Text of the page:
Biological vibrational spectroscopy: From a cellular to a sub-cellular level

Scott Wade Huffman, University of Rhode Island

Abstract

The prevention of fatality from disease has long been a goal of medical and food sciences. In the field of cervical cancer research, the early detection of cancerous cells via Pap smear screening has proven to be an effective tool in combating cancer related deaths. However the sheer magnitude of Pap smears needing diagnosis has led to a decrease in efficiency and accuracy. In a different field, a similar problem persists. The goal of food science is to provide mass quantities of food that is safe for consumption. The amount of food prepared for dispersal is staggering in that it has prevented effective quality control of pathogenic contamination. ^ Infrared (IR) spectroscopy has been shown to be useful in the diagnosis of cervical cancer. In this study a novel use of near-IR spectroscopy has been employed to assess its ability to distinguish between cancer and non-cancer without interfering with the current cervical cell preparation. In addition the introduction of a novel data visualization method enhances the difference between the cancerous and non-cancerous cells. NIR spectroscopy was found to be useful for accurate diagnosis of cervical cancer and easily introducable into the current detection system. ^ Infrared (IR) spectroscopy has also been shown to be useful in the detection and classification of food borne pathogens. A novel method of IR spectroscopy referred to as hyperspectral imaging has recently been developed for general use. However, the application of hyperspectral imaging as a tool for quality control measures has not been explored. In this study, the use of mid-infrared hyperspectral imaging was assessed for feasibility for the detection and classification of pathogenic and non-pathogenic bacteria on food matrix and was found promising. ^ However capable IR spectroscopy is, it has not been widely applied to disease and infection prevention and detection. One of the primary reasons is that the spectral signatures which are used for pathogen and cancer detection are not easily explained or even understood. To overcome this difficulty further study is required into the complex nature of the chemistry of biological organisms. In this study two novel methods were explored as a means of studying biology at the subcellular level. The first involves lysing bacteria cells and separating the cells with a liquid chromatograph coupled to an online infrared spectrometer (LCIR). This system allows for simultaneous purification and study of cellular components. Second, the complexity of even pure cellular components such as proteins is still too great to fully understand the structural significance of their spectra. Therefore, a novel method was accessed as to its ability to ascertain the spectra-structura relationships of peptides. This method is called generalized 2D correlation spectroscopy and used spectra from Raman, mid-infrared, and near-infrared measurements of a series of peptides. ^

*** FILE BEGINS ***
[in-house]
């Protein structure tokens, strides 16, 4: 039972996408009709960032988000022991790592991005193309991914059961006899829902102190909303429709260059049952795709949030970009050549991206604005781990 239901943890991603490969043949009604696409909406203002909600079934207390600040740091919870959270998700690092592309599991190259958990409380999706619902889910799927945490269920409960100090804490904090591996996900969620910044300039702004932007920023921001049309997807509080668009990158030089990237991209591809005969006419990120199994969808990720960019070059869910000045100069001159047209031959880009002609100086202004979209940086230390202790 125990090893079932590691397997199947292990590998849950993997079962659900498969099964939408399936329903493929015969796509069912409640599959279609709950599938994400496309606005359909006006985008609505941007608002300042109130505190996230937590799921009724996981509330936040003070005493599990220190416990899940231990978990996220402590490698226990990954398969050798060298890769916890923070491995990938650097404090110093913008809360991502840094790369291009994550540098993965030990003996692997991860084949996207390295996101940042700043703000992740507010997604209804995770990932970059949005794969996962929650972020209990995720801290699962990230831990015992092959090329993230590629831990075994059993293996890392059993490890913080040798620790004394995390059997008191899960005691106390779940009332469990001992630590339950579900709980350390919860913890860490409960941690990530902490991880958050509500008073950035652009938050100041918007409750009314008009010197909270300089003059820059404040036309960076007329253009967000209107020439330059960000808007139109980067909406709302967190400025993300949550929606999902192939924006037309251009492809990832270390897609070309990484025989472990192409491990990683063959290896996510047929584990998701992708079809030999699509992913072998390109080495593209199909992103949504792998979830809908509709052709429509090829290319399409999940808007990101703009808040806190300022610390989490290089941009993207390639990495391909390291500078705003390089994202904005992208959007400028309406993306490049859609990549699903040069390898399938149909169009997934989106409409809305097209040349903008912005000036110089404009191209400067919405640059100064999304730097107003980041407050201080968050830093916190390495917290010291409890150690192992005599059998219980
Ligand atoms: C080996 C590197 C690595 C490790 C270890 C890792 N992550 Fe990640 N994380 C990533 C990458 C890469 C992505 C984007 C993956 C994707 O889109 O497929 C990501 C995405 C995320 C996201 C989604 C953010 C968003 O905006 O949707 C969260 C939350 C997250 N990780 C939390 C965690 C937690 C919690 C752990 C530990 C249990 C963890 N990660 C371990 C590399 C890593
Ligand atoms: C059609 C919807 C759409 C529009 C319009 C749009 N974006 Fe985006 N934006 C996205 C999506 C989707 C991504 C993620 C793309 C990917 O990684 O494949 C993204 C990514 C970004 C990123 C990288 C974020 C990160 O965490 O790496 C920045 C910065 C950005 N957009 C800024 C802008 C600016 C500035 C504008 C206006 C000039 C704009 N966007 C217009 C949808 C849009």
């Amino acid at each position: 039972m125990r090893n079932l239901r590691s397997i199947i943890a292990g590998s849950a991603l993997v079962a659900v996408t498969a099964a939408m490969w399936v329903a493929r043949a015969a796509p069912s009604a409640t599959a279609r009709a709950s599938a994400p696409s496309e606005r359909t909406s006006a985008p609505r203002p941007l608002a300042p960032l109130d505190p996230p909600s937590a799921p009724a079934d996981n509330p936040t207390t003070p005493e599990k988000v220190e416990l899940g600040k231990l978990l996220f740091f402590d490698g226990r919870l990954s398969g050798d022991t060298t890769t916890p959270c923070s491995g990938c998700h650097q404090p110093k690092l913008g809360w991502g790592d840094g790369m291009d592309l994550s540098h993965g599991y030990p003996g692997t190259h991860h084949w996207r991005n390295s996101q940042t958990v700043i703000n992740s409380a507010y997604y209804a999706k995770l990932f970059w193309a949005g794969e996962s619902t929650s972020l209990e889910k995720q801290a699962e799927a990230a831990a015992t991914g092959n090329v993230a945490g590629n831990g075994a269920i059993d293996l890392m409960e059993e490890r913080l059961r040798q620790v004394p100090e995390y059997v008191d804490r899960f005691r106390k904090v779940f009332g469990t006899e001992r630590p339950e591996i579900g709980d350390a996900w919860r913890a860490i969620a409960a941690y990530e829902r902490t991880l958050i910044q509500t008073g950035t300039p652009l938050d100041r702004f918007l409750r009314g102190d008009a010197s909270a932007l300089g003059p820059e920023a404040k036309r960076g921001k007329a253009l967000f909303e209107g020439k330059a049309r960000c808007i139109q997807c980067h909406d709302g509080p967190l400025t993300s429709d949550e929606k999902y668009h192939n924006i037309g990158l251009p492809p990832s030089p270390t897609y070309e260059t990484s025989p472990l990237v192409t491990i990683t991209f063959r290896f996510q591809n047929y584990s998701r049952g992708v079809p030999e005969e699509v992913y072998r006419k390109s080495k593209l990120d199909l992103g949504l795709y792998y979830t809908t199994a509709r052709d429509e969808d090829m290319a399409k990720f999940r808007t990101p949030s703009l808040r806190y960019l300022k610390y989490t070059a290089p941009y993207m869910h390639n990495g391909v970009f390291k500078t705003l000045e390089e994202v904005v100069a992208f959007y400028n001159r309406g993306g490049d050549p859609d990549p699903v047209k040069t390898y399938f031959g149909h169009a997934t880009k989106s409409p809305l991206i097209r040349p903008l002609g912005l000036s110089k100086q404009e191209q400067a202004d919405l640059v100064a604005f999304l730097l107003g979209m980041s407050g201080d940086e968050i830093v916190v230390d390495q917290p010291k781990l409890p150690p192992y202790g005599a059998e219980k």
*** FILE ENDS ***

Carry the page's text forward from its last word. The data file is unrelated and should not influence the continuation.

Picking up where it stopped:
Subject Area

Agriculture, Food Science and Technology|Chemistry, Analytical|Health Sciences, Oncology

Recommended Citation

Scott Wade Huffman, "Biological vibrational spectroscopy: From a cellular to a sub-cellular level" (2001). Dissertations and Master's Theses (Campus Access). Paper AAI3039079.
http://digitalcommons.uri.edu/dissertations/AAI3039079

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